To be clear, you really never see this. Twitter seems to use a modified timestamp for its post IDs, but it’s modified enough (and there are some safeguards in place) to prevent scraping the entire site. About the only place where you might see it is on small-scale e-commerce sites for order numbers, especially for shops that don’t maintain an order history, because that order number is then meaningless.

If You Order Now…

So, we have some basic facts, here, to put together.

  • Conservatives do this often.
  • Every attempt has been a flop.
  • Most of the sites quickly run afoul of the most basic publishing laws.
  • They aren’t diligent enough to protect their users.

That combines to tell me that these aren’t serious projects meant to enable a thriving community of conservatives, or even serious projects meant to give QAnon someplace to drain into after being flushed by everyone else. Instead, they seem to be somewhere between a grift to scrape up advertising (or subscription) money from terrorist-wannabes—mercenary magazines used to play this role, back when I was a kid—and a bluff hoping to get back access to the much larger communities that the major social media sites have cultivated, by claiming that the grapes are probably too sour to eat.

Oh, and there’s an entire separate discussion to be had (in theory, at least) about how these sites never cooperate with what already exists in their space, but they always insist on relying on infrastructure that someone else owns, even though they know that’s going to cause trouble in the future. That’s another sign that this isn’t meant to stand on its own. They want Amazon’s servers, Twitter’s audience, and Apple’s name, but they don’t want oversight from any of those organizations. It’s like how, when right-wing extremists talk about building their own, isolated community, they always move somewhere like New Hampshire with working utilities and functioning government, rather than somewhere like Bir Tawil that they could prove their ways work.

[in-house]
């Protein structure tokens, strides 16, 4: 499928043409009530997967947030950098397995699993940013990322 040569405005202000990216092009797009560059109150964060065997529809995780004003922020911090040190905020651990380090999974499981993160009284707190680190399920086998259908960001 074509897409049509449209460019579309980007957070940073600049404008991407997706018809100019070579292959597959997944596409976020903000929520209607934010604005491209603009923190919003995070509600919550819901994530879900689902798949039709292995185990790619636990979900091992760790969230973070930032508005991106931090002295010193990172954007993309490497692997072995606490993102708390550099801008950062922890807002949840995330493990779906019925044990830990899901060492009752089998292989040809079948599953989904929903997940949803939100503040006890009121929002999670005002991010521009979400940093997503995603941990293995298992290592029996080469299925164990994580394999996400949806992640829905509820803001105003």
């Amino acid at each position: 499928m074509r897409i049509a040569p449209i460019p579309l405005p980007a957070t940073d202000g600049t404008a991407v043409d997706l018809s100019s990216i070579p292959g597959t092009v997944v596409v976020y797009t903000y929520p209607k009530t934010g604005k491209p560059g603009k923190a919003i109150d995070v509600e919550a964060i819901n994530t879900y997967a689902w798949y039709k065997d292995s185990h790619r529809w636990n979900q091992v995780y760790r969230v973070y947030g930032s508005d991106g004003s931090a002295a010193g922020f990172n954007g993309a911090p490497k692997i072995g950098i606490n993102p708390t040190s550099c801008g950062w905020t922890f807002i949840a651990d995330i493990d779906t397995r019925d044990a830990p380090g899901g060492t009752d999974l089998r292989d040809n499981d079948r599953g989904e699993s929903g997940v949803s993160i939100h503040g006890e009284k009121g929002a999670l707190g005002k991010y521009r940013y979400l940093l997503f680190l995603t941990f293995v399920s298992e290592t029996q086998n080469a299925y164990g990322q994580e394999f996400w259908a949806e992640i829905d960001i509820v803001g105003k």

Because of that disinterest in being what they claim, however, they shine a great spotlight on what a social network or other community system should actually be: You only have a community when people (inside and outside) are safe and there’s sufficient moderating force to ensure everybody’s safety. You only have a community when you’re willing to work with others, instead of trying to re-invent everything from scratch and deny the legitimacy of everybody else’s rules.

Credits: The header image is Winter arguing with Summer about which is the best season by Karen, released under the terms of the Creative Commons Attribution 2.0 Generic license.